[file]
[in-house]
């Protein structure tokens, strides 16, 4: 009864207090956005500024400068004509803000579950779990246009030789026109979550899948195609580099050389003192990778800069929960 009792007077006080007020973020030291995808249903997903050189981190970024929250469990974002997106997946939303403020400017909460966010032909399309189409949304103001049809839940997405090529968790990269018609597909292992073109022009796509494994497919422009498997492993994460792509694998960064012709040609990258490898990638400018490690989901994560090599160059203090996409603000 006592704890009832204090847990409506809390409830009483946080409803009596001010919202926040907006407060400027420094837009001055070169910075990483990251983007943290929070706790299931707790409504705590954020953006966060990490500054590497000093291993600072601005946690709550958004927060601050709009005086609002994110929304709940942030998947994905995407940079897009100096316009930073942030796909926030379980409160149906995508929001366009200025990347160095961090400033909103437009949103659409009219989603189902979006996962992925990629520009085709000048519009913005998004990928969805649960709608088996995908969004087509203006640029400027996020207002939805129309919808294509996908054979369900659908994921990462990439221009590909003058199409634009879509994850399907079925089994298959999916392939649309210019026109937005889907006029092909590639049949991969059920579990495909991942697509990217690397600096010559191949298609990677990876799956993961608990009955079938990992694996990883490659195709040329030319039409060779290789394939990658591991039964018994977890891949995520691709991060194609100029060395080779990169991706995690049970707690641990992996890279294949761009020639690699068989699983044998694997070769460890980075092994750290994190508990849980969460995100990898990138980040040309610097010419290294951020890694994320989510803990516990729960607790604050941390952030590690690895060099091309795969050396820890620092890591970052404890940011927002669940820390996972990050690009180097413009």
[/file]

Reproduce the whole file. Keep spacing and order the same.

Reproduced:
[in-house]
């Protein structure tokens, strides 16, 4: 009864207090956005500024400068004509803000579950779990246009030789026109979550899948195609580099050389003192990778800069929960 009792007077006080007020973020030291995808249903997903050189981190970024929250469990974002997106997946939303403020400017909460966010032909399309189409949304103001049809839940997405090529968790990269018609597909292992073109022009796509494994497919422009498997492993994460792509694998960064012709040609990258490898990638400018490690989901994560090599160059203090996409603000 006592704890009832204090847990409506809390409830009483946080409803009596001010919202926040907006407060400027420094837009001055070169910075990483990251983007943290929070706790299931707790409504705590954020953006966060990490500054590497000093291993600072601005946690709550958004927060601050709009005086609002994110929304709940942030998947994905995407940079897009100096316009930073942030796909926030379980409160149906995508929001366009200025990347160095961090400033909103437009949103659409009219989603189902979006996962992925990629520009085709000048519009913005998004990928969805649960709608088996995908969004087509203006640029400027996020207002939805129309919808294509996908054979369900659908994921990462990439221009590909003058199409634009879509994850399907079925089994298959999916392939649309210019026109937005889907006029092909590639049949991969059920579990495909991942697509990217690397600096010559191949298609990677990876799956993961608990009955079938990992694996990883490659195709040329030319039409060779290789394939990658591991039964018994977890891949995520691709991060194609100029060395080779990169991706995690049970707690641990992996890279294949761009020639690699068989699983044998694997070769460890980075092994750290994190508990849980969460995100990898990138980040040309610097010419290294951020890694994320989510803990516990729960607790604050941390952030590690690895060099091309795969050396820890620092890591970052404890940011927002669940820390996972990050690009180097413009």